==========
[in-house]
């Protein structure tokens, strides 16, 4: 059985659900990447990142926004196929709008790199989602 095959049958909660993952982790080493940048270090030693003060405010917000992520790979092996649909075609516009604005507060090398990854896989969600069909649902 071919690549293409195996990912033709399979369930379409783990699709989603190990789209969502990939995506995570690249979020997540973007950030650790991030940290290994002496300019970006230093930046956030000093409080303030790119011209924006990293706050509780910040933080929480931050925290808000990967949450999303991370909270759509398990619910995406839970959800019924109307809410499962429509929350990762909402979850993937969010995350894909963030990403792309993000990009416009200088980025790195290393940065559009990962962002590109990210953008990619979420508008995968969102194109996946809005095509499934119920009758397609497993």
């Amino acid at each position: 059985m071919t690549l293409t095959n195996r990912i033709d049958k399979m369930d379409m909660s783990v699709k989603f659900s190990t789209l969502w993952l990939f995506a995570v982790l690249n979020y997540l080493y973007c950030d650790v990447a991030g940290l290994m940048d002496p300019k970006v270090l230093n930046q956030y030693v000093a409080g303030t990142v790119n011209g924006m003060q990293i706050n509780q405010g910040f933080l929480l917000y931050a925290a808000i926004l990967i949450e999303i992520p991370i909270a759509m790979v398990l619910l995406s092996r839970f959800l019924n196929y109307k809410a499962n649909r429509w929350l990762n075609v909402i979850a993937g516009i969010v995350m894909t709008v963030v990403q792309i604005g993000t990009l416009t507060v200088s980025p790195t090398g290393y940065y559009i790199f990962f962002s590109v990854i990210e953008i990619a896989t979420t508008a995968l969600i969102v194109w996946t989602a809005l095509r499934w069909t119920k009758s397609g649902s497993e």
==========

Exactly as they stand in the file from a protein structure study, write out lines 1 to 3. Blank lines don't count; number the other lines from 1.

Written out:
[in-house]
């Protein structure tokens, strides 16, 4: 059985659900990447990142926004196929709008790199989602 095959049958909660993952982790080493940048270090030693003060405010917000992520790979092996649909075609516009604005507060090398990854896989969600069909649902 071919690549293409195996990912033709399979369930379409783990699709989603190990789209969502990939995506995570690249979020997540973007950030650790991030940290290994002496300019970006230093930046956030000093409080303030790119011209924006990293706050509780910040933080929480931050925290808000990967949450999303991370909270759509398990619910995406839970959800019924109307809410499962429509929350990762909402979850993937969010995350894909963030990403792309993000990009416009200088980025790195290393940065559009990962962002590109990210953008990619979420508008995968969102194109996946809005095509499934119920009758397609497993």
């Amino acid at each position: 059985m071919t690549l293409t095959n195996r990912i033709d049958k399979m369930d379409m909660s783990v699709k989603f659900s190990t789209l969502w993952l990939f995506a995570v982790l690249n979020y997540l080493y973007c950030d650790v990447a991030g940290l290994m940048d002496p300019k970006v270090l230093n930046q956030y030693v000093a409080g303030t990142v790119n011209g924006m003060q990293i706050n509780q405010g910040f933080l929480l917000y931050a925290a808000i926004l990967i949450e999303i992520p991370i909270a759509m790979v398990l619910l995406s092996r839970f959800l019924n196929y109307k809410a499962n649909r429509w929350l990762n075609v909402i979850a993937g516009i969010v995350m894909t709008v963030v990403q792309i604005g993000t990009l416009t507060v200088s980025p790195t090398g290393y940065y559009i790199f990962f962002s590109v990854i990210e953008i990619a896989t979420t508008a995968l969600i969102v194109w996946t989602a809005l095509r499934w069909t119920k009758s397609g649902s497993e």